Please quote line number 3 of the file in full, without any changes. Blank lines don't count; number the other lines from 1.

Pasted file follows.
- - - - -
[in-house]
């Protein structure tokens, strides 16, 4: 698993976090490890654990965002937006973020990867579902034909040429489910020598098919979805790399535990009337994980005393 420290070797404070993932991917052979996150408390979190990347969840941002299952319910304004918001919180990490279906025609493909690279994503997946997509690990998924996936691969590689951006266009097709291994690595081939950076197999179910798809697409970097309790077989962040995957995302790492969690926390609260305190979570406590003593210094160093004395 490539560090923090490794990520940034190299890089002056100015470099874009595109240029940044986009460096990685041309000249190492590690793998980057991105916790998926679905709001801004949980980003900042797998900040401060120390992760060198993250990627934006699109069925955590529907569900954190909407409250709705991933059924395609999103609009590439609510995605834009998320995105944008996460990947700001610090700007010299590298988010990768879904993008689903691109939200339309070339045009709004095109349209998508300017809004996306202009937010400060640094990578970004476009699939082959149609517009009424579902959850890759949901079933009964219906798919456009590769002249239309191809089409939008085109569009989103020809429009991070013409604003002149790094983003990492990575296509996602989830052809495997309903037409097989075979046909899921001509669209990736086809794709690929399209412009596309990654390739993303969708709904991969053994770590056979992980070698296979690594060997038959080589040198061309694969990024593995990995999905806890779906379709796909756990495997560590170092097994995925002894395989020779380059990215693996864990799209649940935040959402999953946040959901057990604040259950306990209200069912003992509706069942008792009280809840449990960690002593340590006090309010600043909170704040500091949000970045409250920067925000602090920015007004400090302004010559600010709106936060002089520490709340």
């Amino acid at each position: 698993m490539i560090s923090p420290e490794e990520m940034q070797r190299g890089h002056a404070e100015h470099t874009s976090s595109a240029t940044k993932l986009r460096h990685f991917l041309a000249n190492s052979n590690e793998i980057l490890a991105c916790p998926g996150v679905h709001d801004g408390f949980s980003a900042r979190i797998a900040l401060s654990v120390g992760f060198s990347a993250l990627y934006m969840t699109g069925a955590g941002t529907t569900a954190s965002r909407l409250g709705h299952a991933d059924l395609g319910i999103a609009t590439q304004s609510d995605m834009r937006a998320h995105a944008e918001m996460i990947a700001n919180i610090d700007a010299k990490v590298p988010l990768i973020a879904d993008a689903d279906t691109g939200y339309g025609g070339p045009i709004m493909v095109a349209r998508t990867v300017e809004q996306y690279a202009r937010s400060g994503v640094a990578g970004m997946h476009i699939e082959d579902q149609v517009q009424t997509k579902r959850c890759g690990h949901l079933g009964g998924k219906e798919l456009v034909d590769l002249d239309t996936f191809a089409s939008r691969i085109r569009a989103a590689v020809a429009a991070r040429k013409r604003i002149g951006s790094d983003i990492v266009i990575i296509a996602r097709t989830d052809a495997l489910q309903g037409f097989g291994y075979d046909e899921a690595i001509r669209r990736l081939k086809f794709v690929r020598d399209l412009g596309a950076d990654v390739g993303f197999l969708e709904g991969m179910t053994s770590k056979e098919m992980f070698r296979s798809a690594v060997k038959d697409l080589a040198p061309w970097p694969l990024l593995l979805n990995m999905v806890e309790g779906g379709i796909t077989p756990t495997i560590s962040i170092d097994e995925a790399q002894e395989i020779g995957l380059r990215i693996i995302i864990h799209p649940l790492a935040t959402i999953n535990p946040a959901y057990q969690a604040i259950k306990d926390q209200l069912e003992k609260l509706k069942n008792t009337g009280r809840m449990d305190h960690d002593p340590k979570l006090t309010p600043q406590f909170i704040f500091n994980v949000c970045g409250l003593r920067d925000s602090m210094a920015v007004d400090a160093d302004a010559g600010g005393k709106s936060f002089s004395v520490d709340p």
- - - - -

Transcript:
């Amino acid at each position: 698993m490539i560090s923090p420290e490794e990520m940034q070797r190299g890089h002056a404070e100015h470099t874009s976090s595109a240029t940044k993932l986009r460096h990685f991917l041309a000249n190492s052979n590690e793998i980057l490890a991105c916790p998926g996150v679905h709001d801004g408390f949980s980003a900042r979190i797998a900040l401060s654990v120390g992760f060198s990347a993250l990627y934006m969840t699109g069925a955590g941002t529907t569900a954190s965002r909407l409250g709705h299952a991933d059924l395609g319910i999103a609009t590439q304004s609510d995605m834009r937006a998320h995105a944008e918001m996460i990947a700001n919180i610090d700007a010299k990490v590298p988010l990768i973020a879904d993008a689903d279906t691109g939200y339309g025609g070339p045009i709004m493909v095109a349209r998508t990867v300017e809004q996306y690279a202009r937010s400060g994503v640094a990578g970004m997946h476009i699939e082959d579902q149609v517009q009424t997509k579902r959850c890759g690990h949901l079933g009964g998924k219906e798919l456009v034909d590769l002249d239309t996936f191809a089409s939008r691969i085109r569009a989103a590689v020809a429009a991070r040429k013409r604003i002149g951006s790094d983003i990492v266009i990575i296509a996602r097709t989830d052809a495997l489910q309903g037409f097989g291994y075979d046909e899921a690595i001509r669209r990736l081939k086809f794709v690929r020598d399209l412009g596309a950076d990654v390739g993303f197999l969708e709904g991969m179910t053994s770590k056979e098919m992980f070698r296979s798809a690594v060997k038959d697409l080589a040198p061309w970097p694969l990024l593995l979805n990995m999905v806890e309790g779906g379709i796909t077989p756990t495997i560590s962040i170092d097994e995925a790399q002894e395989i020779g995957l380059r990215i693996i995302i864990h799209p649940l790492a935040t959402i999953n535990p946040a959901y057990q969690a604040i259950k306990d926390q209200l069912e003992k609260l509706k069942n008792t009337g009280r809840m449990d305190h960690d002593p340590k979570l006090t309010p600043q406590f909170i704040f500091n994980v949000c970045g409250l003593r920067d925000s602090m210094a920015v007004d400090a160093d302004a010559g600010g005393k709106s936060f002089s004395v520490d709340p």